While the report focuses on the system for funding new schools and new places in existing schools it also explores the condition of school buildings, many of which contain deadly amounts of asbestos.
Many schools were built before 1976 and are coming to the end of their useful life. A former head teacher gave evidence to the inquiry describing the impact of asbestos ceiling tiles at his school.
Before the school building was replaced he described two or three occasions when the school had to be closed and how students had to receive “defumigation treatment” following exposure to asbestos dust.
The Department of Education did not assess the extent of asbestos in school buildings when it carried out a property data survey of school buildings, instead asking schools to complete a voluntary questionnaire about asbestos presence. Only one in four schools responded to this request, but 83% reported the presence of asbestos.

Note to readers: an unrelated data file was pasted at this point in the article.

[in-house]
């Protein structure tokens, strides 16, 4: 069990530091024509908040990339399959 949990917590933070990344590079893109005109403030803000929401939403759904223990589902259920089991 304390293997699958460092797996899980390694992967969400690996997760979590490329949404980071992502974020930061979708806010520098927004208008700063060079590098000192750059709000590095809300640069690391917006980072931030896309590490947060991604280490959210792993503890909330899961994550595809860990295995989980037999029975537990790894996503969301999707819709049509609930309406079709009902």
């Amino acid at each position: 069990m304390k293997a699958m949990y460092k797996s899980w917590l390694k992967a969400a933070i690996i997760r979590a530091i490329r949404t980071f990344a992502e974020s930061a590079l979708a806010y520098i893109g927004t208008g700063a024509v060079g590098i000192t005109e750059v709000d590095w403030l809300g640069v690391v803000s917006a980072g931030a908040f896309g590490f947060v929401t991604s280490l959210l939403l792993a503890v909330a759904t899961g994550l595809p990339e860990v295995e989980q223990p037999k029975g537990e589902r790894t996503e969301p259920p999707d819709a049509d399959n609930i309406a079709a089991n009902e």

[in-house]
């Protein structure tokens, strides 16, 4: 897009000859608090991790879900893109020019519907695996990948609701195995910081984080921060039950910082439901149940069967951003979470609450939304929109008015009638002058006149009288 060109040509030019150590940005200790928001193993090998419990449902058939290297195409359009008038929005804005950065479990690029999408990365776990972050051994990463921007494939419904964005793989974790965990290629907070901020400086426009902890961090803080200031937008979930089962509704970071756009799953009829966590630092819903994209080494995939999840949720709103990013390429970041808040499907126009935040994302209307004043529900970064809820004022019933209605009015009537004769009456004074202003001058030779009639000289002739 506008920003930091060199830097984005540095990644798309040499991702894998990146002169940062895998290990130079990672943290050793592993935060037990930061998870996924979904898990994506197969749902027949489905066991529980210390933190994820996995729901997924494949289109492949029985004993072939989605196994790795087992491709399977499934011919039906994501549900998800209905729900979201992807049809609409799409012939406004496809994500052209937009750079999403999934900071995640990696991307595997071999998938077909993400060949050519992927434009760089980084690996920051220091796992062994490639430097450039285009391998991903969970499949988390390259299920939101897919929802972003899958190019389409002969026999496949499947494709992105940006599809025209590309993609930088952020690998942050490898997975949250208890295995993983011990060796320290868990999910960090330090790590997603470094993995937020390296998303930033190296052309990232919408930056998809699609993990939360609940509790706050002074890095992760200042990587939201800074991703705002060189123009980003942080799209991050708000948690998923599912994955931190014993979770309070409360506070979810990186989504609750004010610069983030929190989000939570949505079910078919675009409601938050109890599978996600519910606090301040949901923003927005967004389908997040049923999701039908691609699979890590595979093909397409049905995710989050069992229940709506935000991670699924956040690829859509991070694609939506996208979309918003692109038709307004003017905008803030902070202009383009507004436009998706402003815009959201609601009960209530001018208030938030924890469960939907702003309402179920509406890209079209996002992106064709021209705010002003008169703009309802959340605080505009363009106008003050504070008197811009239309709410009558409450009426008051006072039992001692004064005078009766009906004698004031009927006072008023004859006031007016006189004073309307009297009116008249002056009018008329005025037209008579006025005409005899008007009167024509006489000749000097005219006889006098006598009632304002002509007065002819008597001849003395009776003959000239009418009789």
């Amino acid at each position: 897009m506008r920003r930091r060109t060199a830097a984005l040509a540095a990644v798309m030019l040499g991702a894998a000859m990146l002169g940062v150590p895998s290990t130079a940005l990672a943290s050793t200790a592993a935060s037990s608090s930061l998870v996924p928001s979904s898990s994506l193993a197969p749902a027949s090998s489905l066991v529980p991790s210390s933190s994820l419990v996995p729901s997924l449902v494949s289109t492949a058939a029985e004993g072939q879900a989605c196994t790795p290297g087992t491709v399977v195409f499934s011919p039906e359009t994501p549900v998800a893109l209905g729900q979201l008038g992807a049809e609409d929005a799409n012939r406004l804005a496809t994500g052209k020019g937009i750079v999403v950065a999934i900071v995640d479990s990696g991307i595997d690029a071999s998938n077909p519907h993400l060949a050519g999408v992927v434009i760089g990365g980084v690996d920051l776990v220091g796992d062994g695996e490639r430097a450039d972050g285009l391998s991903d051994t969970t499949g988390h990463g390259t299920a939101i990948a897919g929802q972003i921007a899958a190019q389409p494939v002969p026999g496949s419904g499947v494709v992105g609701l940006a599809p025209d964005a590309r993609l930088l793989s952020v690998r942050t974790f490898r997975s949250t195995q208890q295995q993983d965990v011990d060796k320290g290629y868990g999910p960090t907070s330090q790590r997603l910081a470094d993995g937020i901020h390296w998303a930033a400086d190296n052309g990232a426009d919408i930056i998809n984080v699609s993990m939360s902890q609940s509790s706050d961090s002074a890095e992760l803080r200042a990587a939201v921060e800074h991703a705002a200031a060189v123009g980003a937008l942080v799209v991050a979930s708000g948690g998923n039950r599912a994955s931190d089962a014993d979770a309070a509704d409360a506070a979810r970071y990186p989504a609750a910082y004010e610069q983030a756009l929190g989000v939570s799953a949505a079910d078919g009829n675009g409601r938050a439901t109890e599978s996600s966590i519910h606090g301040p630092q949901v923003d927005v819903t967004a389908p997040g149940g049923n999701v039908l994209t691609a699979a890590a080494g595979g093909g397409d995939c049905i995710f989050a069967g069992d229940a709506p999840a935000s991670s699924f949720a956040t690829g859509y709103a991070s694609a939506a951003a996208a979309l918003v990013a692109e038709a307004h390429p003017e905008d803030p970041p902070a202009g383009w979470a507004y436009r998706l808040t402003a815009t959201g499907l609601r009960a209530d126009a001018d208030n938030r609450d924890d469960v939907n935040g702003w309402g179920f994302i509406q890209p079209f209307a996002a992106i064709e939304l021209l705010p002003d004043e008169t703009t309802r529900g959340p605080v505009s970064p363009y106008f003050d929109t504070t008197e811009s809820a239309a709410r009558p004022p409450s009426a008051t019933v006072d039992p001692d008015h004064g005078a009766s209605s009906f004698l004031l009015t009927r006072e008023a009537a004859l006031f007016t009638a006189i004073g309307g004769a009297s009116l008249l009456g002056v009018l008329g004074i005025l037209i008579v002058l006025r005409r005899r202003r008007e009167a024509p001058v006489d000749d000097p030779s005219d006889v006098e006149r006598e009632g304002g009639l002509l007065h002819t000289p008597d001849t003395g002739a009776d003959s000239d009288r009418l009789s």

The Department of Education estimates that it would cost at least £100 billion to replace the entire school estate which is believed to be the only way to eradicate asbestos from schools entirely.
Earlier this year the Education Funding Agency produced a report, Managing asbestos in your school pointing out that failing to follow the advice in the guidance could put the future health of the school’s staff and pupils at risk.
The PAC report recommends that the Department of Education improves its knowledge of the prevalence of asbestos in schools through improved data gathering.
Watch this short film from Mavis and Ray Nye on asbestos in schools.
Mesothelioma lawyer at Leigh Day, Harminder Bains, said:
“I find gravely worrying that so many school buildings in the UK still contain asbestos. No form of asbestos is safe and by leaving it in situ we are exposing generations of children to the threat of serious illness in later life.
“The Department of Education must do more to get our school buildings safe for use.”